The National Catholic Review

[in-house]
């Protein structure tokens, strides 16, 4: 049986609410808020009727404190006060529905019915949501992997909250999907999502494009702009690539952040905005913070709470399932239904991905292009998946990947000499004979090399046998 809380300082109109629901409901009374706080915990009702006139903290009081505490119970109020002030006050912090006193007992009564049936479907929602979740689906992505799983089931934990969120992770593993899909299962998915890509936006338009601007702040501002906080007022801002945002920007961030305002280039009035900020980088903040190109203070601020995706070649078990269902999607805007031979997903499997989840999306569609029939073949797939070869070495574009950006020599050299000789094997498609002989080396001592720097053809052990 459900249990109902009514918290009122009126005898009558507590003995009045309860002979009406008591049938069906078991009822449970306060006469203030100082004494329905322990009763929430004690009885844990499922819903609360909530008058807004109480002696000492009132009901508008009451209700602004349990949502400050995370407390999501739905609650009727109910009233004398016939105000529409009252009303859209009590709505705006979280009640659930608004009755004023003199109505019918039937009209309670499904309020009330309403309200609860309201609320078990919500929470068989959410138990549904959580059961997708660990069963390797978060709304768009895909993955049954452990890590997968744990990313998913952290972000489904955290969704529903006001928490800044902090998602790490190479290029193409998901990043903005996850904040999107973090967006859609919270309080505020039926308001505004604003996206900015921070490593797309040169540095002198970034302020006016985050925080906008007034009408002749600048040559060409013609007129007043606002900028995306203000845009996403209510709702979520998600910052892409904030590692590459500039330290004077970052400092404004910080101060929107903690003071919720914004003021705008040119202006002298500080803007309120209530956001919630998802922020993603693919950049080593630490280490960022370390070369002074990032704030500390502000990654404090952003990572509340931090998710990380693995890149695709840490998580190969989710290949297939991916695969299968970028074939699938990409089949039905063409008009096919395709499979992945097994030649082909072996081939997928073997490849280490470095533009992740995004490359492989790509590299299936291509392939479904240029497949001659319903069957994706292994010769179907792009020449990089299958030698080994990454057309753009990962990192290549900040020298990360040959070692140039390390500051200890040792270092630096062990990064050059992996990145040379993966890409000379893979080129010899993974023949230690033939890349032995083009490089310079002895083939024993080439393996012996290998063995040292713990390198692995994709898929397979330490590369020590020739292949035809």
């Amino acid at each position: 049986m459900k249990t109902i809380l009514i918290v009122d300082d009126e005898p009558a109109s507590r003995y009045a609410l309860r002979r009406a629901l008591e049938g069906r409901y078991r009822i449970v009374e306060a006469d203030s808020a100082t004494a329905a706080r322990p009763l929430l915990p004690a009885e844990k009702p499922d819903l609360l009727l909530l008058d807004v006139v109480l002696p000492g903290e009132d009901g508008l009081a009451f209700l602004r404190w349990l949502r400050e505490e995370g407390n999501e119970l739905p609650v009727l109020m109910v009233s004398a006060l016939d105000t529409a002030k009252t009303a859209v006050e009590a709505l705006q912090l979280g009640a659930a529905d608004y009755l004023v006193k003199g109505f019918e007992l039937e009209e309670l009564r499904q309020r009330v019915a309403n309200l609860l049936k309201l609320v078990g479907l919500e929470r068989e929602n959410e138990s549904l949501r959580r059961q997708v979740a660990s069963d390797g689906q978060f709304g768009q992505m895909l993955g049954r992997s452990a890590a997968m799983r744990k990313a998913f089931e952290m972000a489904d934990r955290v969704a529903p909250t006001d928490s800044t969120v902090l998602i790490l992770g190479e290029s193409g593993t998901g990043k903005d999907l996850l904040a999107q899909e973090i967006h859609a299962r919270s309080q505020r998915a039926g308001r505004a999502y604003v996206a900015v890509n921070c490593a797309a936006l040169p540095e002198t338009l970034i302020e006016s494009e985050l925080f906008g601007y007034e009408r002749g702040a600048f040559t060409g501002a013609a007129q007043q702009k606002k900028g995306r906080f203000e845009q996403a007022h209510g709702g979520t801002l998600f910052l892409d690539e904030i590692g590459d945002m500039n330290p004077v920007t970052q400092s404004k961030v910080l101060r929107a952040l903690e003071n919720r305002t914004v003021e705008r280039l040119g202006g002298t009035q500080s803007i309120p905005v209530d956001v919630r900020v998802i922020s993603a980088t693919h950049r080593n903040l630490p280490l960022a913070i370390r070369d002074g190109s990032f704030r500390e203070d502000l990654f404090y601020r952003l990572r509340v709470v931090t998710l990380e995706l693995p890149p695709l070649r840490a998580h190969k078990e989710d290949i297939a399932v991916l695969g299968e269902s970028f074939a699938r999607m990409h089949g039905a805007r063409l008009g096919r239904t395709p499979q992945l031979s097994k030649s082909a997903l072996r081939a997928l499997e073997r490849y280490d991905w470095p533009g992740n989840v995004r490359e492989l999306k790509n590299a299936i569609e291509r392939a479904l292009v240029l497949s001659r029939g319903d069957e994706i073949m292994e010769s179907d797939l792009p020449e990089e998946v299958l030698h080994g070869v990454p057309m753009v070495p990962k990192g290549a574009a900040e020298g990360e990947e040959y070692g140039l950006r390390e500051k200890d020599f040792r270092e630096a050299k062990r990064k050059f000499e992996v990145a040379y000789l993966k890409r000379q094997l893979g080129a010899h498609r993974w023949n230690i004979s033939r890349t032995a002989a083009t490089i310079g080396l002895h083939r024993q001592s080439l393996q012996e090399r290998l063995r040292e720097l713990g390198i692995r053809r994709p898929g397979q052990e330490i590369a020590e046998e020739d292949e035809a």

"Once again I testify to every man who lets himself be circumcised that he is obliged to obey the entire law. You who want to be justified by the law have cut yourselves off from Christ; you have fallen away from grace" (5:3-4). Again, Paul makes a charged statement about the role of the law -"You who want to be justified by the law have cut yourselves off from Christ" - but the operative phrase for me is "want to be justified by the law" not "have cut yourselves off from Christ." Paul’s argument is that nothing is necessary for salvation, justification, than what has been gained through Jesus Christ."The only thing that counts is "faith working through love" (5:6). And yet, even though Paul has argued that the law was active for a limited period of time and with a limited function and ability (3:19-4:7), the law is eternally a gift of God. Paul does not hesitate to speak in sharp, polemical terms to those who preached the need for circumcision to the Galatians - "I wish those who unsettle you would castrate themselves!"(5:12) is so crude that Paul must be seeking shock value here - and yet he still speaks of the law as being "fulfilled" (plêroô) through Christ by those who follow him (5:14). Paul notes that freedom in Christ cannot be an "opportunity for self-indulgence, but through love become slaves to one another" (5:13). It is at this point that Paul draws the practical implications of living in the Spirit as opposed to living according to the flesh. The fruits of the Spirit issue in love, joy, peace, patience and those things which point to a "crucified flesh"; the works of the flesh are licentiousness, factions, envy and those things which point to a self-centered life (5:16-26). Paul warns that those who participate in the works of the flesh will not inherit the kingdom of God (see 1 Corinthians 6:9-11 for a similar list and statement, without the fruits of the Spirit listed). "But if you are led by the Spirit, you are not subject to the law" (5:18). It still sounds jarring, even after reading Galatians many times. This "freedom from the law" clearly comes in the context of Jesus Christ having fulfilled the law and the Christian walking in and guided by the Spirit. Yet, the implications for Christian life are profound, at a number of levels. The Christian must experience the Christian life in some real way as freedom to do what is right, to love God, to love neighbor, not a series of obligations and rules, unclear to all but the most learned canon lawyers. What I find today with the most devout of young Catholics is that they experience the Christian walk as one potential heretical minefield after another, afraid to think or talk without first consulting the Catechism for fear of placing themselves beyond the bounds of the Church’s teaching. These are people desperate to love Jesus Christ and the Church, but I have never seen freedom appear as such a tight straightjacket. The second implication, for me as an historian and Christian, is to be aware of the potential to use Paul’s teaching as a hammer against the Jews, even today. Paul writes as a Jew in the first century, an apostle of a small, insignificant (in numbers) "Way," who proclaim the Messiah in Jesus Christ in opposition to the vast majority of their countrymen and women. We must never use Galatians to define the Jewish understanding of Torah, which was not and is not experienced as a burden, but as God’s love poured out graciously. It is for this reason the Jewish people celebrate "Simchah Torah," translated literally by a Jewish friend as "Happy Torah." On the basis of Paul’s teachings, many Christians through the centuries have accused the Jews of practicing a "legalistic" religion. This is not Paul’s claim; he claims that the law given by God has been fulfilled in Jesus Christ, and that freedom has been gained through Jesus to follow that which God desires as a transformed disciple of the Messiah. Claiming first century Judaism as "legalistic" is particularly ironic for me in light of some of my experiences of twenty-first century Christianity, as I explained above. We need to capture what Paul will describe in Galatians 6:1 as a "spirit of gentleness." More on that later. John W. Martens